Context: Role of endovascular management of vascular complications in renal transplant recipients. Aims: To present our experience in endovascular management of vascular complications in renal transplant recipients with a literature review. Settings and Design: A retrospective observational study. Materials and Methods: This is a retrospective analysis of postrenal transplant recipients referred to our department for the evaluation and endovascular management of vascular complications from January 2010 to December 2014. Cases of transplant renal artery stenosis (TRAS) and common iliac artery (CIA) stenosis were treated with percutaneous transluminal balloon angioplasty with or without stenting. Intraparenchymal pseudoaneurysms, arteriovenous fistula (AVF), and active contrast extravasation cases were managed with coil and/or glue embolization. Treated patients were followed up with serial blood pressure measurements, serum creatinine estimation, and Doppler evaluation in the postprocedure period and at 3-month and 6-month intervals. Results: Among a total of ten patients, there were five TRAS, two intraparenchymal pseudoaneurysms with active contrast extravasation, one AVF, one active renal bleed with peri-graft hematoma, and one right CIA stenosis. Intraparenchymal pseudoaneurysms, AVF, and active extravasations were postbiopsy. All treated patients showed improved renal function, increased hematocrit, improved blood pressure control in the postprocedure period, and follow-up. Conclusions: Vascular complications in renal transplant patients may lead to graft dysfunction, increased morbidity, and even graft loss if left untreated. Endovascular interventions are first-line treatments with excellent short- and long-term outcomes.
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Comparison of efficacy and safety between rabbit anti-thymocyte globulin and anti-T lymphocyte globulin in kidney only transplantation: A retrospective observational study p. 303
S Sakthi Selva Kumar, Ilangovan Veerappan, Ramaswami Sethuraman, T Chakravarthy, Vijay Aanand Siddharth, A Rajagopal
Introduction: The two formulations of antihuman thymocyte immunoglobulin that are used as T-cell depleting induction agents in renal transplantation are anti-thymocyte globulins (ATG) thymoglobulin and (antiT-lymphocyte globulin [ATLG]-Grafalon-formerly ATG-Fresenius). Very few trials have compared these two formulations. In this retrospective study, we compared the incidence of infections, rejections, graft survival, mortality, and lymphocyte profile of ATG and ATLG. Materials and Methods: This was a single-center retrospective study of 127 consecutive kidney-alone transplant recipients from January 2014 to June 2019. Patients received 3 mg/kg of ATG or 4 mg/kg single dose of ATLG. CD 3 counts were done on day 3 of the transplant. Most of the recipients received standard triple immunosuppression of tacrolimus, mycophenolate mofetil, and prednisolone. Results: Fifty-eight patients received ATG and 69 patients received ATLG. Baseline demographics were similar between the two groups. Death-censored graft survival (99%) (P = 0.258) and biopsy-proven acute rejection (BPAR) (32% vs. 29%, P = 0.128) were similar in both groups. Graft survival was better in ATLG group (92.7% vs. 87.5% P = 0.020). Bacterial infections (41.1% vs. 27.6%, P = 0.03) and sepsis-related mortality (11.54% vs. 4.34% P = 0.02) were significantly higher in the ATG group. Conclusion: ATLG, when used as an induction agent, was associated with a lesser rate of bacterial infections and sepsis-related mortality, but better graft survival as compared to ATG but has comparable BPAR, death-censored graft survival, and viral/fungal infections.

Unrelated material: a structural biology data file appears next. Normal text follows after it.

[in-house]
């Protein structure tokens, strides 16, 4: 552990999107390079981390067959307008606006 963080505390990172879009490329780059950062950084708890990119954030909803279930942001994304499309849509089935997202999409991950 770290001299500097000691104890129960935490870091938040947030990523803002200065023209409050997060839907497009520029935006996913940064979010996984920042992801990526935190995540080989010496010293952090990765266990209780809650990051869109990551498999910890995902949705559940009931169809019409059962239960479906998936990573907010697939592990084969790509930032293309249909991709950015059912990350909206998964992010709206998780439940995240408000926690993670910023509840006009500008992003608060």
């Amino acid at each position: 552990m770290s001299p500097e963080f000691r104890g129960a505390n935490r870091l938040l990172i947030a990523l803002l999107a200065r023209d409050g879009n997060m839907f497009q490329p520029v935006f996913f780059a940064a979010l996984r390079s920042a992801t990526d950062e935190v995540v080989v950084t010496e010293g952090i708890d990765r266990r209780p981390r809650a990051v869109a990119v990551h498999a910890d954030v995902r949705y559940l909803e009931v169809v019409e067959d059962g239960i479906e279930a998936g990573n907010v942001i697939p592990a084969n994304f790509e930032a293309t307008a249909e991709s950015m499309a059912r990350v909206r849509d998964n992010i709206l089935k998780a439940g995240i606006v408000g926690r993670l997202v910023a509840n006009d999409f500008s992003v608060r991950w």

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Effectiveness of awareness program on the knowledge, awareness, and perception of undergraduate paramedical and non-paramedical students toward eye donation - A cross sectional study p. 309
Anjali Rani, Pinaki Adak, Rakesh Kumar Yadav, Ashish Chander
Introduction: Corneal transplantation is the only option to treat corneal blindness. However, the corneal procurement rate is much less than the requirement. Barriers to eye donation need to be studied. Aim: The aim of this study is to understand the knowledge, awareness, and perception toward eye donation and the determination of barriers to eye donation among university students and to conduct an awareness campaign and determination of its effectiveness. Methods: A cross-sectional study was conducted among 300 graduation students of paramedical and nonparamedical department with the help of questionnaire. An awareness program was carried out through PowerPoint presentation. Responses were elicited pre- and post-awareness program. Data were analyzed using the SPSS software version 16. Results: The findings suggest that knowledge and awareness were slightly higher among paramedical students but the willingness for eye donation was higher among nonparamedical students as compared to paramedical students. The prime source of information was doctors/optometrists and media. In both the groups, female and Hindu participants showed more willingness toward eye donation. Barriers to eye donation was the lack of awareness and inappropriate knowledge including various myths and superstitions. Knowledge, awareness, and willingness for eye donation pre- and post-awareness program was comparable between both the groups. Awareness program resulted in statistically significant increase in positive attitude and willingness toward eye donation in both the groups. Conclusion: Effective measures including awareness campaign need to be taken such as education on eye donation through which procurement of cornea can be increased and burden of corneal blindness can be minimized.
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Tuberculosis in kidney transplant recipients: A retrospective study from a tertiary care center - An observational study p. 316